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trailering a Parker 2520

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mr park

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Hi,
I am purchasing a trailer for my '99 Parker 2520. It will be a tandem axle with brakes on both axles. I have a 2003 Cadillac Escalade.
Any advise on towing with this truck?
thanks,
Rick
 

CHASINGTUNA25

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YOU SHOULD HAVE NO PROBLEM TOWING THAT BOAT WITH YOUR CADDY. I TOW MY 05' 2520 WITH A CHEVY 1500 4X4. AS LONG AS IT IS BALANCEDON YOUR TRAILER PROPERLY, YOU WILL NOT HAVE A PROBLEM. YOU SHOULD POST SOME PICS OF THE CADDY TOWING THE PARKER-VERY COOL RIDE.
GOOD LUCK
 

kingfish

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In terms of legality (which I'm not sure if you are curious about or not, but I'll respond anyway), you should check the dep't. of motor vehicles or whatever agency covers overwide permits in whatever state(s) you plan to tow in, because you will be overwide.

So far as your Escalade is concerned, I wouldn't expect you to have any problems with horsepower or with suspension. I towed a 2520 about 1100 miles with a plain 1/2 ton Yukon that I had fitted with a weight distributing hitch and the tow went fine. I upgraded to a Denali with auto-air rear suspension that effectively did away with the need for weight distribution. I think that your Escalade has auto-air rear suspension (not sure), so if that's the case, you shouldn't need any more load distribution. The other thing I'm not sure of is whether your Escalade has a transmission cooler. If it has the towing package, then it does. I wouldn't tow any great distances without a transmission cooler.
 

Ranger Tim

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Not familiar with this vehicle. What is the GVWR for it and what class hitch does it have? Most folks are more limited by the hitch class than the vehicle ratings, although they often don't realize this. There are so many myths and misunderstandings about towing that these types of threads usually disintegrate into meaningless babble and anecdotal horror stories. I hope for your sake that we (the Classic Parker Brain Trust) can keep our opinions fact-based and helpful.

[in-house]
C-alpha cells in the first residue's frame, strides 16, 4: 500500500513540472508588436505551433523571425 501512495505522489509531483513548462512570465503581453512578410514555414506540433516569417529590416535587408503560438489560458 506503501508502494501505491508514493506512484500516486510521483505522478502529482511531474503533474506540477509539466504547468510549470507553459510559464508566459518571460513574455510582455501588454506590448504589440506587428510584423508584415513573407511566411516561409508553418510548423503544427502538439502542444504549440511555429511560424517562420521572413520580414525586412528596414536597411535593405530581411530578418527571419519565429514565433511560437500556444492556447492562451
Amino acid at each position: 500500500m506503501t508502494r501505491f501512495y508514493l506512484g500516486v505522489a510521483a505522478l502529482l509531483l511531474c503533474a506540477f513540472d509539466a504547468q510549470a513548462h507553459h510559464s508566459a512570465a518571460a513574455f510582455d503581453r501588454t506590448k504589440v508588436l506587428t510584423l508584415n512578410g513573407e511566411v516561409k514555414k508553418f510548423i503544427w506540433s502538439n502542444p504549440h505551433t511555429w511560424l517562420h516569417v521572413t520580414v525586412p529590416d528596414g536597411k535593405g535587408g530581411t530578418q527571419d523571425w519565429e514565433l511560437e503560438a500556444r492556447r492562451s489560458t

Most class three hitches (common to many vehicles) that I have seen are limited to 5000 lbs with a 500 lb tongue weight UNLESS you employ a weight distribution hitch. This info is generally engraved on the hitch itself. I trailer with a WD hitch and this allows me to meet the weight rating on my class three hitch on my "02 Ford F150. I could "get away" with towing my 2120 easily without a WD hitch, but there is no reason why I can't abide by the ratings and use one. The only wrinkle arises from using a WD hitch with surge brakes. I am not trying to be a WD hitch zealot, however it solves my particular situation and adds significantly to our safety. This route may not work for you, YMMV.

Before I get hammered with several threads stating that these WD hitches don't work with surge brake systems, please understand that I use a hitch that was designed with an eye toward compatibility with surge brakes. You can PM me for more details on the brand and style if interested. I have used this hitch for three years now and it is a proven technology that has carried over from the RV community.

Augmenting springs and shocks or adding air bags, etc. are also options to consider, however these alternatives are outside of my experience so I will defer to others to offer advice. I am sure there are more ways to "skin this cat."